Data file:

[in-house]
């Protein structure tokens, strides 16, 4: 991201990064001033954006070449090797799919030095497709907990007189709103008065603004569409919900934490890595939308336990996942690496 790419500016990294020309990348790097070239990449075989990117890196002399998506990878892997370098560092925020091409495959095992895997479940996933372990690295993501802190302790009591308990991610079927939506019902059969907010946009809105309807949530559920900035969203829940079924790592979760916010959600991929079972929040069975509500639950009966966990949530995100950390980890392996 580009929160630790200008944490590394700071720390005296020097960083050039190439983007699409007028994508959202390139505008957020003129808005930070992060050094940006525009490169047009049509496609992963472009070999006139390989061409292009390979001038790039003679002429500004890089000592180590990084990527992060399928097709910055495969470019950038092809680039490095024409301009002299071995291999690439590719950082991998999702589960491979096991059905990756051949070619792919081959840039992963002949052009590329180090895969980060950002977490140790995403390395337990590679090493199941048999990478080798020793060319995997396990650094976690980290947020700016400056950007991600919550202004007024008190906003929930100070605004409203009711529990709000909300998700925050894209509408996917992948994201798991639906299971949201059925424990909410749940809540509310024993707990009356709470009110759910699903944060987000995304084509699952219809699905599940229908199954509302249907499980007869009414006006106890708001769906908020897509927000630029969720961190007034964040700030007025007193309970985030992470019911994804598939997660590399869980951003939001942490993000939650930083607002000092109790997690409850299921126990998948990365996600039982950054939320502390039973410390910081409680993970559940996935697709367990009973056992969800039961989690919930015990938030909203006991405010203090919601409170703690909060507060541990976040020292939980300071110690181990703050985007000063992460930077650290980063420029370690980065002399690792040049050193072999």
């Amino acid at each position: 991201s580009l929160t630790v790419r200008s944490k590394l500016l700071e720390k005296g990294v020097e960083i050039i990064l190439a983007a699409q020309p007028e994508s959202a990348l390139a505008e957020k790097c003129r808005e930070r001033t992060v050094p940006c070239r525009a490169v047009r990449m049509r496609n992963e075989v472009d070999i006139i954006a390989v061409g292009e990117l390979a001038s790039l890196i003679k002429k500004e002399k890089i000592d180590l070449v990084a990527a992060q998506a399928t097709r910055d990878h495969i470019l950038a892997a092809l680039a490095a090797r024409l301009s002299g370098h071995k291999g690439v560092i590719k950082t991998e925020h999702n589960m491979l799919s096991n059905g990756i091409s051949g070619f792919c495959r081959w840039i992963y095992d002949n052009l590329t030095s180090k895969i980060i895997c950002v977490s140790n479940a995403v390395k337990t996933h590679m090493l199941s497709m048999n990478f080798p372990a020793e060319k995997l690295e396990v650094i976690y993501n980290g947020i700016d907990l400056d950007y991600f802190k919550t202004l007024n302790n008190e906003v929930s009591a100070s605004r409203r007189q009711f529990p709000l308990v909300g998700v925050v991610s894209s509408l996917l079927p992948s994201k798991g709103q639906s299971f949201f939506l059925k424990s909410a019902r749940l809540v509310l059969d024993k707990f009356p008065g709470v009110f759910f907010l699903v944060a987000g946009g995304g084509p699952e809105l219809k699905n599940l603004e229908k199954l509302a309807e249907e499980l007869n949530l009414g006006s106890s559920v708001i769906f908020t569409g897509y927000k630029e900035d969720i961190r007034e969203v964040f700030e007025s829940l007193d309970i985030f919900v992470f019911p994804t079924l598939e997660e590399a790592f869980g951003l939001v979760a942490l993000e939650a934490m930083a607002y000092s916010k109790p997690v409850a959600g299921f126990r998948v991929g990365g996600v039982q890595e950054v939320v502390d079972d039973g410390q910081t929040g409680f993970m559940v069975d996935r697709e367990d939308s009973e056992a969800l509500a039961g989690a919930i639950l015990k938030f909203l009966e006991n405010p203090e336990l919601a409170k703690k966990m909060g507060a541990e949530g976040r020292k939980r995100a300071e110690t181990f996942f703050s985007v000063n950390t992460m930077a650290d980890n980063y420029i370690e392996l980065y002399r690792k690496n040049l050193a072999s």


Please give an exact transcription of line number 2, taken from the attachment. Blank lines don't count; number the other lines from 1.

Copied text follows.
């Protein structure tokens, strides 16, 4: 991201990064001033954006070449090797799919030095497709907990007189709103008065603004569409919900934490890595939308336990996942690496 790419500016990294020309990348790097070239990449075989990117890196002399998506990878892997370098560092925020091409495959095992895997479940996933372990690295993501802190302790009591308990991610079927939506019902059969907010946009809105309807949530559920900035969203829940079924790592979760916010959600991929079972929040069975509500639950009966966990949530995100950390980890392996 580009929160630790200008944490590394700071720390005296020097960083050039190439983007699409007028994508959202390139505008957020003129808005930070992060050094940006525009490169047009049509496609992963472009070999006139390989061409292009390979001038790039003679002429500004890089000592180590990084990527992060399928097709910055495969470019950038092809680039490095024409301009002299071995291999690439590719950082991998999702589960491979096991059905990756051949070619792919081959840039992963002949052009590329180090895969980060950002977490140790995403390395337990590679090493199941048999990478080798020793060319995997396990650094976690980290947020700016400056950007991600919550202004007024008190906003929930100070605004409203009711529990709000909300998700925050894209509408996917992948994201798991639906299971949201059925424990909410749940809540509310024993707990009356709470009110759910699903944060987000995304084509699952219809699905599940229908199954509302249907499980007869009414006006106890708001769906908020897509927000630029969720961190007034964040700030007025007193309970985030992470019911994804598939997660590399869980951003939001942490993000939650930083607002000092109790997690409850299921126990998948990365996600039982950054939320502390039973410390910081409680993970559940996935697709367990009973056992969800039961989690919930015990938030909203006991405010203090919601409170703690909060507060541990976040020292939980300071110690181990703050985007000063992460930077650290980063420029370690980065002399690792040049050193072999």